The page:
The Falcon 9 rocket reaches Mach 1, the speed of sound.
 
T+0:01:18: Max Q

The Falcon 9 rocket reaches Max Q, the point of maximum aerodynamic pressure.
 
T+0:02:46: MECO

Moments after two of the Falcon 9's first stage engines shut down, the remaining seven Merlin engines cut off.
 
T+0:02:50: Stage 1 Separation

The Falcon 9's first stage separates from the second stage four seconds after MECO. The spent stage will descend back to Earth for an attempted landing on a barge in the Atlantic Ocean.
 
T+0:02:57: Stage 2 Ignition

The second stage Merlin 1D vacuum engine ignites for an approximately 6-minute burn.
 
T+0:03:29: Fairing Jettison

The 5.2-meter (17.1-foot) diameter payload fairing jettisons once the Falcon 9 rocket ascends through the dense lower atmosphere. The 43-foot-tall fairing is made of two clamshell-like halves composed of carbon fiber with an aluminum honeycomb core.
 
T+0:08:37: SECO 1

The second stage of the Falcon 9 rocket shuts down after completing the first of two burns to inject the Deep Space Climate Observatory on an escape trajectory.
 
T+0:09:00: First Stage Landing

The Falcon 9's first stage will land on SpaceX's autonomous spaceport drone ship in the Atlantic Ocean.
 
T+0:25:40: Second Stage Restart

The second stage Merlin 1D vacuum engine reignites for a brief firing to propel the Deep Space Climate Observatory away from Earth. The duration of the second burn has not been released.
 
T+0:30:42: DSCOVR Separation

The Deep Space Climate Observatory separates from the Falcon 9 rocket upper stage en route to the L1 libration point.
 
Follow Stephen Clark on Twitter: @StephenClark1.
"Были когда-то и мы рысаками!!!"

Salo

http://spaceflightnow.com/2015/02/07/photos-dscovr-buttoned-up-for-falcon-9-launch/
ЦитатаPhotos: DSCOVR buttoned up for Falcon 9 launch       
Posted on February 7, 2015 by Stephen Clark

Engineers worked inside a climate-controlled clean room for two months to ready NOAA's new space weather observatory for launch aboard a SpaceX Falcon 9 rocket.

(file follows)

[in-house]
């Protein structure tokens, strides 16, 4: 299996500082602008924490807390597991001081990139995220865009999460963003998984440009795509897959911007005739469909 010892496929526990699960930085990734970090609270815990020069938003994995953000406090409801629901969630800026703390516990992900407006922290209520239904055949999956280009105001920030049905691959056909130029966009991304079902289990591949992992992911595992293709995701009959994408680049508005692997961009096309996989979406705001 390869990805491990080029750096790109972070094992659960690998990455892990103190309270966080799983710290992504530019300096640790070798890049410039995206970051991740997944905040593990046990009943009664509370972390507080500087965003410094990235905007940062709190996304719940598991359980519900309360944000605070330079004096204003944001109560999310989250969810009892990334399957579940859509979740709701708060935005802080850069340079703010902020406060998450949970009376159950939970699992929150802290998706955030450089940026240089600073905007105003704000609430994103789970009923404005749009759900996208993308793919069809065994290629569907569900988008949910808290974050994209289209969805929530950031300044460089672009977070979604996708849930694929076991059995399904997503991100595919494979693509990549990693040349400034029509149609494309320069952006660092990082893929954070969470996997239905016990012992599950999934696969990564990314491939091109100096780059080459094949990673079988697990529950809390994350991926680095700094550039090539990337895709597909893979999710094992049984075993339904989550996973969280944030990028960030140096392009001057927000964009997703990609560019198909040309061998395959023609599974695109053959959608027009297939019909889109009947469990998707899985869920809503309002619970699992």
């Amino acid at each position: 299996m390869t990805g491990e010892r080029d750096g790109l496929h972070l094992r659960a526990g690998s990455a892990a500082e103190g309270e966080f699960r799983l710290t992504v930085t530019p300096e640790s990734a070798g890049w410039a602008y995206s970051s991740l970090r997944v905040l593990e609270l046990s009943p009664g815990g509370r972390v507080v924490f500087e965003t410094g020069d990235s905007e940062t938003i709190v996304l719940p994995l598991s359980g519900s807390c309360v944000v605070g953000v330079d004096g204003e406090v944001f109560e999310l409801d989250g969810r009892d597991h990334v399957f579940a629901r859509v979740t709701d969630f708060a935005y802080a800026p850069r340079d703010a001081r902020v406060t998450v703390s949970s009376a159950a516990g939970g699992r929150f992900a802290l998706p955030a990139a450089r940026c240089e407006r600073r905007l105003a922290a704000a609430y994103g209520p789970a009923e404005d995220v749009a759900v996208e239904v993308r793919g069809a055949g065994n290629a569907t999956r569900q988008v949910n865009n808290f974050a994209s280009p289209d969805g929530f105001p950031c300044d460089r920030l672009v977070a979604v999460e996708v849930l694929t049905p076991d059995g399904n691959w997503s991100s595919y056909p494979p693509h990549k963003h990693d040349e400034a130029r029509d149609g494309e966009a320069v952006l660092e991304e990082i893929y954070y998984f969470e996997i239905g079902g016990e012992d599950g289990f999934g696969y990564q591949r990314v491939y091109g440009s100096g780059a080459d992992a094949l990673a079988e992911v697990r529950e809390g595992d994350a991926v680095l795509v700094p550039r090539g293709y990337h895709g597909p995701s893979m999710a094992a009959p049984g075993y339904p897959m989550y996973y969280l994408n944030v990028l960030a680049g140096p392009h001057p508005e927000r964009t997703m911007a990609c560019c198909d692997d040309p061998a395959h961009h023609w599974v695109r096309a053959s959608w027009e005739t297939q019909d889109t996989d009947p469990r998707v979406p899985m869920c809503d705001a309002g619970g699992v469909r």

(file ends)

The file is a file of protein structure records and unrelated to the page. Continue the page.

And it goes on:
The Deep Space Climate Observatory, equipped to detect incoming solar storms and give scientists a new view of Earth's climate, will blast off aboard a Falcon 9 rocket from Cape Canaveral. The refrigerator-sized satellite arrived at the Astrotech spacecraft processing facility in November after a road trip from NASA's Goddard Space Flight Center in Maryland.
DSCOVR was originally conceived in the late 1990s by former Vice President Al Gore, but the mission was shelved and the spacecraft placed in storage until the project received a new lease on life.
The photos below show the satellite being unwrapped after shipment to Florida, a light test to check out its power-generating solar arrays, and preparations to be enclosed inside the Falcon 9 rocket's 43-foot-tall two-piece payload fairing. 
 

Photo credit: NASA/Kim Shiflett


Photo credit: NASA/Ben Smegelsky


Photo credit: NASA/Ben Smegelsky


Photo credit: NASA/Ben Smegelsky


Photo credit: NASA/Ben Smegelsky


Photo credit: NASA/Ben Smegelsky


Photo credit: NASA/Ben Smegelsky


Photo credit: NASA/Ben Smegelsky


Photo credit: NASA/Kim Shiflett


Photo credit: NASA/Kim Shiflett


Photo credit: NASA/Kim Shiflett


Photo credit: NASA/Kim Shiflett


Photo credit: NASA/Kim Shiflett


Photo credit: NASA/Kim Shiflett
 
Follow Stephen Clark on Twitter: @StephenClark1.
"Были когда-то и мы рысаками!!!"

Прол

Так летит через 2 часа или нет?

Прол

08.02.2015 00:21:16 #35 Последнее редактирование: 08.02.2015 10:25:21 от Прол
Идет трансляция брифинга по 
http://www.nasa.gov/multimedia/nasatv/#.VNaASUsvNLQ

Прол

Вероятность переноса из-за погоды <10%.

Salo

ЦитатаПрол пишет:
Так летит через 2 часа или нет?
Летит через сутки и два часа.
"Были когда-то и мы рысаками!!!"

Alex_II

ЦитатаSalo пишет:
Летит через сутки и два часа.
Во сколько по Москве? 2 часа ночи 9.02? Или в час?
И мы пошли за так, на четвертак, за ради бога
В обход и напролом и просто пылью по лучу...

Искандер

08.02.2015 01:44:03 #39 Последнее редактирование: 08.02.2015 01:58:42 от Искандер
ЦитатаAlex_II пишет:
ЦитатаSalo пишет:
Летит через сутки и два часа.
Во сколько по Москве? 2 часа ночи 9.02? Или в час?
Смотрите по Веб-касту (http://www.spacex.com/webcast/) и считайте, там давным-давно обратный отсчет включен. Удобно.
DSCOVR Launch
Aures habent et non audient, oculos habent et non videbunt